Be extremely aware of what is happening around you! There are opportunists watching you very carefully. We found out the hard way! On our way to Sorrento we had to change trains at Naples station.Unfortunately, my husband with two big suitcases in tow got into the carriage after my daughter and myself and found himself unable to move closer to us because of the "crowd" around him.The "crowd" got off just as the train started to take off with the addition of his wallet and credit card.
A day or two after we reluctantly ventured back into Naples to visit the Naples museum and found ourselves being followed and accosted by various gypsies, beggars and more pickpockets!!! The Ferry area is crawling with gypsies and beggars so keep your money close to you.
Unique Suggestions: Make sure you keep all precious belongings in a money /belt bag secured under your clothing next to your skin!! Watch carefully for any suspicious people who you see more than once in your travels. Gypsies particularly young children will try and distract you.
Fun Alternatives: If there is more than two of you have one of you walking slightly behind so they can watch what people walking past are looking at. That way you can detect anyone taking a bit more interest than necessary in the people up front. Stop every now and then and check to see that no-one is following you. If you do, make sure they know you know!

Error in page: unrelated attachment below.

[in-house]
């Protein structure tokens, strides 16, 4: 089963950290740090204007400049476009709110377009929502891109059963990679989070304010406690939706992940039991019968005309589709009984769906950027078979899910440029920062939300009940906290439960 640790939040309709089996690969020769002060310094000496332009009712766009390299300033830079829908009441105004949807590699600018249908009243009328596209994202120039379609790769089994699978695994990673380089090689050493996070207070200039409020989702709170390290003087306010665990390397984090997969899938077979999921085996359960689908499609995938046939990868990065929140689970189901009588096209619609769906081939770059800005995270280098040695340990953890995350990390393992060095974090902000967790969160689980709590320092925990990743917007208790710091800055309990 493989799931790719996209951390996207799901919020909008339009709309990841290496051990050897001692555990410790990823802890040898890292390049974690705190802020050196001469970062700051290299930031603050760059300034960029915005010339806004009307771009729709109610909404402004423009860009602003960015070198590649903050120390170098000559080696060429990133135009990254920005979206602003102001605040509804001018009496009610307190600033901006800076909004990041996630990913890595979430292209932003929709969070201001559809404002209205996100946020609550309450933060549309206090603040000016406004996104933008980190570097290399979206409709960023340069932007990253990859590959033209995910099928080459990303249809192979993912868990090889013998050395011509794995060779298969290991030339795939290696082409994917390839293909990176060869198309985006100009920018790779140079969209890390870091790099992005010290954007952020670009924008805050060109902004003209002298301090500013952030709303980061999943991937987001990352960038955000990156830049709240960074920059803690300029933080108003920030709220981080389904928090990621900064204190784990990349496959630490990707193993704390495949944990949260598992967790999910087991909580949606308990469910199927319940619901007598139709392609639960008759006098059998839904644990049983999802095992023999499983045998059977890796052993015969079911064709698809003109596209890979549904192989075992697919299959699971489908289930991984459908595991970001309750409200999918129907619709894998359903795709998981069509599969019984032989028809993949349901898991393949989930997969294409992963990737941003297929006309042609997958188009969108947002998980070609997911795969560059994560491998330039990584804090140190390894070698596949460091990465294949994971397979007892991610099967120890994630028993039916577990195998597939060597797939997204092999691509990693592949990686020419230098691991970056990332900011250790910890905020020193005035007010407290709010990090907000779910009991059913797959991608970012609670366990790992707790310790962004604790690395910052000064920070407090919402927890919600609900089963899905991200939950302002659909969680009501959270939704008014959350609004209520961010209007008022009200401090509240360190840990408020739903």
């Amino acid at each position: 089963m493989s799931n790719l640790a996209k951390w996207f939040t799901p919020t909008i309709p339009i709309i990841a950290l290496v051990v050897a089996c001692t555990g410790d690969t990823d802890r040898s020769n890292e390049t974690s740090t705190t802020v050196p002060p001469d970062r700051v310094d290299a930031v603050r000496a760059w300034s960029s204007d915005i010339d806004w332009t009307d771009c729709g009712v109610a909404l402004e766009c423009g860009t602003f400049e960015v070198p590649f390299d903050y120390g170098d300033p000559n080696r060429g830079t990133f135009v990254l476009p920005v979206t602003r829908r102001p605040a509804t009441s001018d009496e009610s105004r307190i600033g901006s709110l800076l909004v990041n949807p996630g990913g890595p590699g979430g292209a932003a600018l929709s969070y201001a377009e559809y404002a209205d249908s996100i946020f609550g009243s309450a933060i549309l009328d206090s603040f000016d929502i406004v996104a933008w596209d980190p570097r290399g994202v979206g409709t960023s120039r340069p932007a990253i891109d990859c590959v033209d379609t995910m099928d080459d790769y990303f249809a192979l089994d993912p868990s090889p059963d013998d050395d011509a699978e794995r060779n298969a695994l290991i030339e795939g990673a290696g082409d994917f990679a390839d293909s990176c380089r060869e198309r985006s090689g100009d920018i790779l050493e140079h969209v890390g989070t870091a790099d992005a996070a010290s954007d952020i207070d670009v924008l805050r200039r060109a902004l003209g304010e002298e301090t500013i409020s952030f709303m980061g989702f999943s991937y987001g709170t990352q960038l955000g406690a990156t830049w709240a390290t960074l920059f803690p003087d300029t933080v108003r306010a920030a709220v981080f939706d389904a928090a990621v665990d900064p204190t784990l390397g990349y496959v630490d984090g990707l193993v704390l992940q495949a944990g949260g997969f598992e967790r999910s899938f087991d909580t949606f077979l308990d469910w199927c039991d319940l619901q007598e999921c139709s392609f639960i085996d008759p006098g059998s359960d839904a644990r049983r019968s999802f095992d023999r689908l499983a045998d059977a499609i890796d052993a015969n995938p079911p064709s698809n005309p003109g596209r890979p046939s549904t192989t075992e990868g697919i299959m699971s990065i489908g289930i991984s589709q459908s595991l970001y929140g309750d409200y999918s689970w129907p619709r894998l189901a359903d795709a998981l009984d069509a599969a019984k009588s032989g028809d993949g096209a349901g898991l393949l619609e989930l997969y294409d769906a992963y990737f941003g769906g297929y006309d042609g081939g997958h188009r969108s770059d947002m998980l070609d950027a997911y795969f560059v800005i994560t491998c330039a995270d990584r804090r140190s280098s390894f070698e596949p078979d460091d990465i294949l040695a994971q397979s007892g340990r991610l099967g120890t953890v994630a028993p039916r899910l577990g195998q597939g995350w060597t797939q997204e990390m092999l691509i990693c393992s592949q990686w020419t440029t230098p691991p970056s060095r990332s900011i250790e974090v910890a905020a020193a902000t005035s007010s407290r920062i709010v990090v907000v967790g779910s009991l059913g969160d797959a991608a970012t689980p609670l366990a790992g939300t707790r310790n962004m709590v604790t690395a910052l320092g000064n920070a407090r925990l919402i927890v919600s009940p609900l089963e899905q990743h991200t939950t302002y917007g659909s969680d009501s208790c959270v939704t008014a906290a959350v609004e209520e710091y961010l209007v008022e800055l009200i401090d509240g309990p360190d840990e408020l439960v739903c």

Advertised opening hours at Pompeii are 08:30 to 19:30 April- October. We arrived at around 10:15 on a Tuesday to find notices on all gates saying closed until 11:30 for a "Staff Meeting". We interpreted this to mean industrial action by employees.
When the gates eventually opened a little after the time the notices advised many coaches had arrived all expecting the opening to be from 08:30. Combined with all the other visitors the result was quite simply chaos.
On returning to out Hotel we learned that this is not an unusual occurrence and announcements are never made in advance. We also learned from other travellers that Herculaneum and presumably other sites suffered the in the same way.
This did not spoil our day at one of the greatest historical sites in the world but I pass on this information as a warning
Naples Museum, up on a hill not far from town............................................Do take your map, and if heading to the museum as I was, but I didn't make it, I would advise a taxi or check out the busses to this destination. By the time that I took this photo (see the museum on the hill?), I was thoroughly exhausted and had run out of time to get to my destination. .